- Challenge negative thoughts: It is important to challenge and replace negative and distorted thoughts and beliefs about food, weight, and body image with more positive and realistic ones.
- Lean on supportive people: Spend time with friends, family, and other people who will support and encourage the recovery process.
- Set achievable goals: Setting small, achievable goals can help build confidence and a sense of accomplishment, which can be important in the recovery process.
- Practice self-care: Engage in activities that bring joy and relaxation, such as meditation, yoga, or spending time in nature.
- Be patient: Recovery from an eating disorder is a journey, not a destination. It is important to be patient and celebrate small victories along the way.
Remember that eating disorder recovery is possible and everyone's journey is unique. It's important to have patience and perseverance in the process, acknowledging relapses, if they happen, and treating them accordingly.
What precipitates a relapse? Dr. Strober says it’s usually tied to some kind of life stress. "Sometimes people lose weight as a result of that stressful life event, not with the intent of losing 30, 40, even 50 percent of their natural body weight. But there's some switch mechanism and the illness re-emerges."
Still, he believes recovery can be achieved and maintained over the long haul. "I've seen many, many people who have been free of symptoms over decades of their adult life and they are fully recovered. They're leading very productive lives. They have no discomfort with their body mass."
Common Misconceptions About Disordered Eating and Eating Disorders?
There's a lot of misinformation and disagreements about eating disorders, even among specialists in the field. One of Dr. Strober's biggest issues is the fact that many people who specialize in eating disorders don't have a background in developmental psychopathology, which he believes is absolutely key to understanding and treating eating disorders: "If you don't understand what a psychiatric disorder is, and how it evolves, and what the risk factors are, then you will not understand eating disorders."
He also takes issue with treatment specialists who insist that if someone recovering from anorexia nervosa is less than the average weight for their age and height, that automatically puts them at risk for a relapse. "I've never seen that to be the case," he says. "What puts a patient at risk for a relapse is if they are losing too much weight."
Even worse, he says, are specialists who believe that a patient who was a heavy child must maintain an equivalent weight as an adolescent or an adult to protect their recovery from anorexia nervosa. "I've never seen any evidence of that," he insists. "And in many cases, we've seen a good bit of evidence that when you push somebody at age 15, 18, or 21 to a weight that they had when they were 6, 7, or 8 years old, you actually precipitate a deterioration during the treatment."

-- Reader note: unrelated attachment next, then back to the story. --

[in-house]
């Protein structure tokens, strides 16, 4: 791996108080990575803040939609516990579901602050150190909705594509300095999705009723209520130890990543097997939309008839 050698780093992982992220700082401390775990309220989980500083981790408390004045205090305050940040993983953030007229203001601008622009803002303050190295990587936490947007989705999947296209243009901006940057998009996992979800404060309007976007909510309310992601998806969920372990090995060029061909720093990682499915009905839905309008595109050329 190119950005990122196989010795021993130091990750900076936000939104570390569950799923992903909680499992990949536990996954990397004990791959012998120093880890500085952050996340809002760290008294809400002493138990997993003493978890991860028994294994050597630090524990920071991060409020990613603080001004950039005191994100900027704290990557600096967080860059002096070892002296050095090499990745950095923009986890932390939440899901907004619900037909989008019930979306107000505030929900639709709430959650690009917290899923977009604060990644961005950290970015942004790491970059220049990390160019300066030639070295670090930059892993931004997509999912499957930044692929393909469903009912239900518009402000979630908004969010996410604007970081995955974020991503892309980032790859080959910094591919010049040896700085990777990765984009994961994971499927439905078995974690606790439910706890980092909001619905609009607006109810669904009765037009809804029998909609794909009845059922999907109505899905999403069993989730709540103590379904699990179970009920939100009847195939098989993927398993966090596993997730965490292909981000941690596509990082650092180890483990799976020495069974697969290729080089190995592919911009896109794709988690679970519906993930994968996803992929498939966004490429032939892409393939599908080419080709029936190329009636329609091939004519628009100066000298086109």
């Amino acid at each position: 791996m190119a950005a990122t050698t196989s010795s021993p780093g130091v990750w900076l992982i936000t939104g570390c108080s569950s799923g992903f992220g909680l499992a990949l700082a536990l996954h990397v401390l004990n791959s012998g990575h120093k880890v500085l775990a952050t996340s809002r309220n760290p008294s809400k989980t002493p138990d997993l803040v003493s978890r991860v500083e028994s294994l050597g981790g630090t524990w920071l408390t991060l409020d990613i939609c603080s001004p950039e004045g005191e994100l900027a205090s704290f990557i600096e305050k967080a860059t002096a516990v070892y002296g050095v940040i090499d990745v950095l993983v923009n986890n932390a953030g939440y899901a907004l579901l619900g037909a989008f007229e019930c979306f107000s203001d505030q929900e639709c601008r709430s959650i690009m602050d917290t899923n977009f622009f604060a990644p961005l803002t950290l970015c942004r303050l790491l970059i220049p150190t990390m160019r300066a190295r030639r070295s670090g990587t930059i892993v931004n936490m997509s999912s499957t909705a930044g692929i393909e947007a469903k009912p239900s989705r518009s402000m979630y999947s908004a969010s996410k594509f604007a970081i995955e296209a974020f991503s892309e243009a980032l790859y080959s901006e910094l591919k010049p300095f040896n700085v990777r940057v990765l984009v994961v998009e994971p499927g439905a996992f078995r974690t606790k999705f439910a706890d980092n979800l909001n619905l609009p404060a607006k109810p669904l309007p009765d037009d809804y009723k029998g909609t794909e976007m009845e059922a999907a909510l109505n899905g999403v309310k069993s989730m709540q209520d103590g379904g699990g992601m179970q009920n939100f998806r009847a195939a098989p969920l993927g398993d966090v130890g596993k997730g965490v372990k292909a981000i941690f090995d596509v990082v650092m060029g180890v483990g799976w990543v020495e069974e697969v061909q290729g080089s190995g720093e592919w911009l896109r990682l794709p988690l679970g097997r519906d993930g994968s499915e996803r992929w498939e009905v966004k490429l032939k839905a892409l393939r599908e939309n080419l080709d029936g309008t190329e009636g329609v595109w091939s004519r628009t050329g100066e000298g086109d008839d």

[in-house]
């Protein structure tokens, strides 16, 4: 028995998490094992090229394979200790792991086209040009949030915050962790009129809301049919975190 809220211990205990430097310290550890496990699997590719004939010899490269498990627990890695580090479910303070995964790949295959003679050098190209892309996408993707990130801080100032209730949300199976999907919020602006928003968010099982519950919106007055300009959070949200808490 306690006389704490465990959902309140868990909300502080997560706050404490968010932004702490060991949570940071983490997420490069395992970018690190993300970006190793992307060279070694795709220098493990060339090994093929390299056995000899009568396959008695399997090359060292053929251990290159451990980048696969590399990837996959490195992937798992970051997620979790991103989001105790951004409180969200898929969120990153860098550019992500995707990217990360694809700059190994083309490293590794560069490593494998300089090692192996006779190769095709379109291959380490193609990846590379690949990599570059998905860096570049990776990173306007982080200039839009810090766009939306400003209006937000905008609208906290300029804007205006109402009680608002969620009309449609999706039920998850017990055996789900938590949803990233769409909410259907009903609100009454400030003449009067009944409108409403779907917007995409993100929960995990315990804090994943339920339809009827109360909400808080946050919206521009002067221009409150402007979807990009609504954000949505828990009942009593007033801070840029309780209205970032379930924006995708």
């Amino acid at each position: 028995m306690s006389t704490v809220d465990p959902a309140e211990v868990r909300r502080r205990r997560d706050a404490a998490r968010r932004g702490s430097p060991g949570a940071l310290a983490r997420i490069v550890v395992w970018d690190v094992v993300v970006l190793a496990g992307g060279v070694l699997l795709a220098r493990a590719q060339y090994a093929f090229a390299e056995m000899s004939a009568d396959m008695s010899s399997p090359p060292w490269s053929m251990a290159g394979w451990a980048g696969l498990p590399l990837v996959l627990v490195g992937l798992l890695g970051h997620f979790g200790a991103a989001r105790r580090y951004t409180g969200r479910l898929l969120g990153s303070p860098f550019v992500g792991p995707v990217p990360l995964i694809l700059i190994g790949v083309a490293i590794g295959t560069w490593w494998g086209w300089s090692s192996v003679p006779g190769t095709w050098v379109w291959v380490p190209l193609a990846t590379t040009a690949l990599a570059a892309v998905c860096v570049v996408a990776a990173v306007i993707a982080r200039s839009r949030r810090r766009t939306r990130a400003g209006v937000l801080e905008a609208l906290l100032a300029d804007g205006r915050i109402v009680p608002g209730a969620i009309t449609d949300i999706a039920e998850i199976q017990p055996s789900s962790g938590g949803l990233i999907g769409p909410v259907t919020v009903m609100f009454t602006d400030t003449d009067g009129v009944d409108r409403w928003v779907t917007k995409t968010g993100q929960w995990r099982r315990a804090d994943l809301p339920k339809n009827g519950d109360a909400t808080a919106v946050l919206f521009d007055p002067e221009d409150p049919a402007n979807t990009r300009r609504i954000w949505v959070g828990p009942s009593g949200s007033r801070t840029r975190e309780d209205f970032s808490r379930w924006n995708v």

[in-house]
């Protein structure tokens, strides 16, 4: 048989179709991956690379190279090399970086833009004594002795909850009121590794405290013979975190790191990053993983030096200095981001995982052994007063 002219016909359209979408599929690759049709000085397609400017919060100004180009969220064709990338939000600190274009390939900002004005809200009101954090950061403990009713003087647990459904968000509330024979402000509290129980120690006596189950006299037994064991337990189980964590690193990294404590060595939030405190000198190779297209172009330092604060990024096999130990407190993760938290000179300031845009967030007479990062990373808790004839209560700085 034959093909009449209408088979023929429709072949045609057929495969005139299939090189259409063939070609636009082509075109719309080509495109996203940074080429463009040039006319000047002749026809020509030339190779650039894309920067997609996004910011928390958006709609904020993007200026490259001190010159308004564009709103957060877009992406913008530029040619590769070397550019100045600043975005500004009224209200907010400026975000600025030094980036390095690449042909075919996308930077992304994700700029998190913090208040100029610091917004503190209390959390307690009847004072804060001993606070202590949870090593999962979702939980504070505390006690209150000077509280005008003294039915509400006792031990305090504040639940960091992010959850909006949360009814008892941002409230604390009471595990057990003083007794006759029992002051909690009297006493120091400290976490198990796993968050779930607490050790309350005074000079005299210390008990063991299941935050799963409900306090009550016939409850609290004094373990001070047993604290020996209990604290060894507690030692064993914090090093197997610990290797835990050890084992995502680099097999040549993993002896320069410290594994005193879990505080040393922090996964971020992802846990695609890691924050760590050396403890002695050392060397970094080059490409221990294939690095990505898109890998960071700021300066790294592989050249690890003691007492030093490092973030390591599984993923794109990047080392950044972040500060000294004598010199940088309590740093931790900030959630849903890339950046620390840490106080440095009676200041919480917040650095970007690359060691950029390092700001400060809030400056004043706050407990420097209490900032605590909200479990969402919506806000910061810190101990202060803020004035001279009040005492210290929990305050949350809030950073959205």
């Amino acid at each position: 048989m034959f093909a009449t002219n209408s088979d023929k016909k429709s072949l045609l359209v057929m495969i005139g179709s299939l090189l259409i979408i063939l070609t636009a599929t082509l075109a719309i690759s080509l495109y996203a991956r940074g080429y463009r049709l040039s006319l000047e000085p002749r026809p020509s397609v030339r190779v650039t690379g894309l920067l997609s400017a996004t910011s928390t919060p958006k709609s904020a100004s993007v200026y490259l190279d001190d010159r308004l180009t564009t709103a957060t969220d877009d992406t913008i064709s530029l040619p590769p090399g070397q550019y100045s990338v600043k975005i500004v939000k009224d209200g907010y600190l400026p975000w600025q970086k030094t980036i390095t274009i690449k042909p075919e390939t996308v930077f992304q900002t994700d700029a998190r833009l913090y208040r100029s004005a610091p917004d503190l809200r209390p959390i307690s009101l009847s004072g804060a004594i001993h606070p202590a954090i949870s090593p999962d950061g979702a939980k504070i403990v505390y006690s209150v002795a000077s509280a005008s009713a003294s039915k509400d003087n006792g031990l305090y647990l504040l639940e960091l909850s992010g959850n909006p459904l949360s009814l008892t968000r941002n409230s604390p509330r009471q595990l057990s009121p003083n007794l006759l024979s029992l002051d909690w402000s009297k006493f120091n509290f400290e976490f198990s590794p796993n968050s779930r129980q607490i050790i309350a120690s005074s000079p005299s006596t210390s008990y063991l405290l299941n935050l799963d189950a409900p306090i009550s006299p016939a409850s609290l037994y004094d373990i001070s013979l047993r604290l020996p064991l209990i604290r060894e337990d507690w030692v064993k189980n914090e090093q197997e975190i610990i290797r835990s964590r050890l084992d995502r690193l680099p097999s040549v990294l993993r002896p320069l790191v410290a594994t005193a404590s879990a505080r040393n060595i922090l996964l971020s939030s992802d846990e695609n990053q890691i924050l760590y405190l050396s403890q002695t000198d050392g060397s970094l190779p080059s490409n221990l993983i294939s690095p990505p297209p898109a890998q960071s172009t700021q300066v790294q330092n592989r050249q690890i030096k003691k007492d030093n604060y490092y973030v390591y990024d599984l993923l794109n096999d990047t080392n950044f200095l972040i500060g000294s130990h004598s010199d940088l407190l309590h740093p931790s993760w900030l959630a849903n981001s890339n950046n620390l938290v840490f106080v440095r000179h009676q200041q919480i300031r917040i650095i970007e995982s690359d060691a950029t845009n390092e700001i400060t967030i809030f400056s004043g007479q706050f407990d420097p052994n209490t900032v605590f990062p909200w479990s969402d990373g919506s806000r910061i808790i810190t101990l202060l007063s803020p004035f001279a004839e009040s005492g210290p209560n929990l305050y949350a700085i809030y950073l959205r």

It all comes down to understanding the evolutionary or ancestral traits that predispose individuals with anorexia nervosa to believe that weight loss represents a "safe space," psychologically speaking. Dr. Strober clarifies: "If you study evolutionary ecology or behavioral ecology, there is literature going back a century underscoring the safety provided by low body mass in certain high-threat environments, which would suggest there are ancestral traits to which anorexia nervosa is linked."
Outside the field, more general misconceptions include the following:
- Disordered eating is a choice: Many people believe that individuals with disordered eating habits simply choose to engage in unhealthy eating patterns. However, disordered eating is often a manifestation of underlying psychological, emotional, or cultural issues.
- Only thin people struggle with disordered eating: Disordered eating can affect people of all sizes, shapes, and body types. It is not limited to those who are underweight or those who meet a culture's beauty standards.
- Disordered eating is a phase: Disordered eating is a serious and complex issue that requires proper treatment and support. It is not a phase that individuals will simply outgrow on their own.
- Disordered eating is all about food: Disordered eating often goes beyond a simple obsession with food. It can also be associated with low self-esteem, a lack of control in other areas of life, and emotional distress.
- People can't have disordered eating and be healthy: Disordered eating can have serious physical and mental health consequences, but it is possible for individuals to recover and achieve a healthy relationship with food and their body.
It's important to acknowledge that disordered eating is a complex issue, and these misconceptions can be harmful for those who are struggling. It is essential to seek professional support to address and overcome disordered eating patterns.
About National Eating Disorder Awareness Week
National Eating Disorder Awareness week takes place annually, usually sometime in February or March. This week-long event is designed to spotlight the lived experiences of those who have eating disorders and promote education about disordered eating in order to advocate for better understanding as well as real, impactful change across all communities. #EDAW